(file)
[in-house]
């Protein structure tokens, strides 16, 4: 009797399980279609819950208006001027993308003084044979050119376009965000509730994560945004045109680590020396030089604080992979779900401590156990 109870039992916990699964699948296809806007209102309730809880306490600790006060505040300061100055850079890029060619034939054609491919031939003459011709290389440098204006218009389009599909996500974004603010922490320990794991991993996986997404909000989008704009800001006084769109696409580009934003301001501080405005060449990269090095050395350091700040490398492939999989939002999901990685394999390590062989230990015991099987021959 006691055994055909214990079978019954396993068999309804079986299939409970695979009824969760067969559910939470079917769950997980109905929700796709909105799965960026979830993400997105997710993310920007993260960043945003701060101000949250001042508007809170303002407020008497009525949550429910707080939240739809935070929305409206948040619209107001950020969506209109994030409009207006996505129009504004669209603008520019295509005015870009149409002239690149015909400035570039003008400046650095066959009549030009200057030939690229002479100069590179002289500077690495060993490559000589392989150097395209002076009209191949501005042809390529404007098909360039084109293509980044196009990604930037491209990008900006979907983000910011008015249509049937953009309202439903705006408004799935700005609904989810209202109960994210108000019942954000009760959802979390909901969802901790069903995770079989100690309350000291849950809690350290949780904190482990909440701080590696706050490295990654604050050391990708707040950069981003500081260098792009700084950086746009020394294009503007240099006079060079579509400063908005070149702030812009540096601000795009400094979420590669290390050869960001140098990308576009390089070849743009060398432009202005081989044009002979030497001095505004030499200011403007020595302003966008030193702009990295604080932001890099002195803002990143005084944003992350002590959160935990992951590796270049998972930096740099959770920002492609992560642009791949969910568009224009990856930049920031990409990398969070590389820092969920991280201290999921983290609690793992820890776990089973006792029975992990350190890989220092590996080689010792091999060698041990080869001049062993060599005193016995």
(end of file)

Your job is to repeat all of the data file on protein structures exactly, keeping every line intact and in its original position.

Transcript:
[in-house]
């Protein structure tokens, strides 16, 4: 009797399980279609819950208006001027993308003084044979050119376009965000509730994560945004045109680590020396030089604080992979779900401590156990 109870039992916990699964699948296809806007209102309730809880306490600790006060505040300061100055850079890029060619034939054609491919031939003459011709290389440098204006218009389009599909996500974004603010922490320990794991991993996986997404909000989008704009800001006084769109696409580009934003301001501080405005060449990269090095050395350091700040490398492939999989939002999901990685394999390590062989230990015991099987021959 006691055994055909214990079978019954396993068999309804079986299939409970695979009824969760067969559910939470079917769950997980109905929700796709909105799965960026979830993400997105997710993310920007993260960043945003701060101000949250001042508007809170303002407020008497009525949550429910707080939240739809935070929305409206948040619209107001950020969506209109994030409009207006996505129009504004669209603008520019295509005015870009149409002239690149015909400035570039003008400046650095066959009549030009200057030939690229002479100069590179002289500077690495060993490559000589392989150097395209002076009209191949501005042809390529404007098909360039084109293509980044196009990604930037491209990008900006979907983000910011008015249509049937953009309202439903705006408004799935700005609904989810209202109960994210108000019942954000009760959802979390909901969802901790069903995770079989100690309350000291849950809690350290949780904190482990909440701080590696706050490295990654604050050391990708707040950069981003500081260098792009700084950086746009020394294009503007240099006079060079579509400063908005070149702030812009540096601000795009400094979420590669290390050869960001140098990308576009390089070849743009060398432009202005081989044009002979030497001095505004030499200011403007020595302003966008030193702009990295604080932001890099002195803002990143005084944003992350002590959160935990992951590796270049998972930096740099959770920002492609992560642009791949969910568009224009990856930049920031990409990398969070590389820092969920991280201290999921983290609690793992820890776990089973006792029975992990350190890989220092590996080689010792091999060698041990080869001049062993060599005193016995």